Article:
Measuring Clinical Trial-Associated Workload in a Community Clinical Oncology Program.

Posted: Mar 17, 2013
J Oncol Pract. 9. 4. 211-5.
KEYWORDS: Institutional Issues, Cancer

Highlights

A tool for assessing research nurse workload supports informed staffing decisions.

Why this item may be useful

Existing algorithms used to determine funding allocations for clinical trials do not take into account the effect on staff workload of trial complexity and intensity of care needed. The authors developed a tool for assessing trial-associated workload. Major factors addressed included patient classifications (on active treatment, off treatment, or off study) and protocol classifications (treatment or cancer control). Trials were assigned a rating according to their estimated workload. A research nurse’s acuity score was calculated by multiplying the number of patients the nurse had on a trial by the workload score of that trial. Over an 11-year period, the number of new patients increased and the average acuity scores increased for both treatment and cancer control trials. Staffing adjustments based on knowledge of acuity scores led to decreased numbers of patients per research nurse and stabilization of the number of off-study patients.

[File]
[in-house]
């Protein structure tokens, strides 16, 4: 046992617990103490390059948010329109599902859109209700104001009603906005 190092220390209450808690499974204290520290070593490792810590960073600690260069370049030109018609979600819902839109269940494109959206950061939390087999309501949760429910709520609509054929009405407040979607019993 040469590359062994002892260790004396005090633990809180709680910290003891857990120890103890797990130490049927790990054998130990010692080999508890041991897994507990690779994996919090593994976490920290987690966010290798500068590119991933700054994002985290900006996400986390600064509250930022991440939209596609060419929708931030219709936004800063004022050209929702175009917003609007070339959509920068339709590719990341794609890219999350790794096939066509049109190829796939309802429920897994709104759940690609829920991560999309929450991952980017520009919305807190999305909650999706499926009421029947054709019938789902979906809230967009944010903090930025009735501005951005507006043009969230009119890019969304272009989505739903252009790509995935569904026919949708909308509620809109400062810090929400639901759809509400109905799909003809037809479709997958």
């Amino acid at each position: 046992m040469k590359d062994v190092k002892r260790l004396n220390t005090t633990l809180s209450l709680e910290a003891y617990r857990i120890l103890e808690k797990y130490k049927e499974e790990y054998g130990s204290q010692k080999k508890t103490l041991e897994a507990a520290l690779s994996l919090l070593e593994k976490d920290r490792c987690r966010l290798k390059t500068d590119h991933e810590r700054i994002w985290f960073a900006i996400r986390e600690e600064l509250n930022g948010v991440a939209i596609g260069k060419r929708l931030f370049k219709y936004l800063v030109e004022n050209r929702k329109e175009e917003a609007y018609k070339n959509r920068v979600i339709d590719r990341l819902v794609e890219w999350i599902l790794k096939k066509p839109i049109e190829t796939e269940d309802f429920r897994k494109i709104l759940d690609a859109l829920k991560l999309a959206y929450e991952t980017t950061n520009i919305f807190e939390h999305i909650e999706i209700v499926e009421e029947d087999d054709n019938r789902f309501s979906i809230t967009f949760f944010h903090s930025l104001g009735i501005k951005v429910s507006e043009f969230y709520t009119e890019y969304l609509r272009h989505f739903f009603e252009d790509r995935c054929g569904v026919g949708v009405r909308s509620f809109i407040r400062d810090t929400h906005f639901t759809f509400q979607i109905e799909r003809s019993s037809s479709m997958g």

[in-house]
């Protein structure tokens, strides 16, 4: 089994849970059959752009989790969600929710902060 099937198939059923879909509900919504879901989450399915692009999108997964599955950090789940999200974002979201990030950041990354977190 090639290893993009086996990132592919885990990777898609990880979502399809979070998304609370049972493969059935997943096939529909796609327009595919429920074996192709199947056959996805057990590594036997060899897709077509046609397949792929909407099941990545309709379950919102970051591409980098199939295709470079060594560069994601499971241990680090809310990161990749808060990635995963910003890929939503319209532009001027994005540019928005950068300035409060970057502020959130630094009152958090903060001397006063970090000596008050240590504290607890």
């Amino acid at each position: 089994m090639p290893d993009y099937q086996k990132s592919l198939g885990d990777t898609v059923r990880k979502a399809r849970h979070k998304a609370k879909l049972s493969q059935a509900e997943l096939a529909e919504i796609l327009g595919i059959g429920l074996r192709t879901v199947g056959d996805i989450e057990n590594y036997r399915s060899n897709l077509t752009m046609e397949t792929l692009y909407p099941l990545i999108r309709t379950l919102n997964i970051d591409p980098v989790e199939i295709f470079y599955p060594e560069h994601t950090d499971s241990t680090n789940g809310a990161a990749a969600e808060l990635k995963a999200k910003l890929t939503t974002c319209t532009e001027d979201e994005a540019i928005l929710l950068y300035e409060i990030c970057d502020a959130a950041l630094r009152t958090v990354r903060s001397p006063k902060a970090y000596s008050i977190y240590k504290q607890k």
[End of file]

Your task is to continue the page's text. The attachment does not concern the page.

Details

  • Additional protocol-related factors addressed by the measurement tool include trial complexity, laboratory and testing requirements, potential toxicity, complexity of data collection, degree of coordination, and number of steps involved in randomization.
  • Because the acuity scores calculated using this tool are based on patient-level activities, they do not reflect the workload of the overall research team.
  • Fluctuations in accrual rates were associated with trial availability and were more prominent in control than in treatment trials.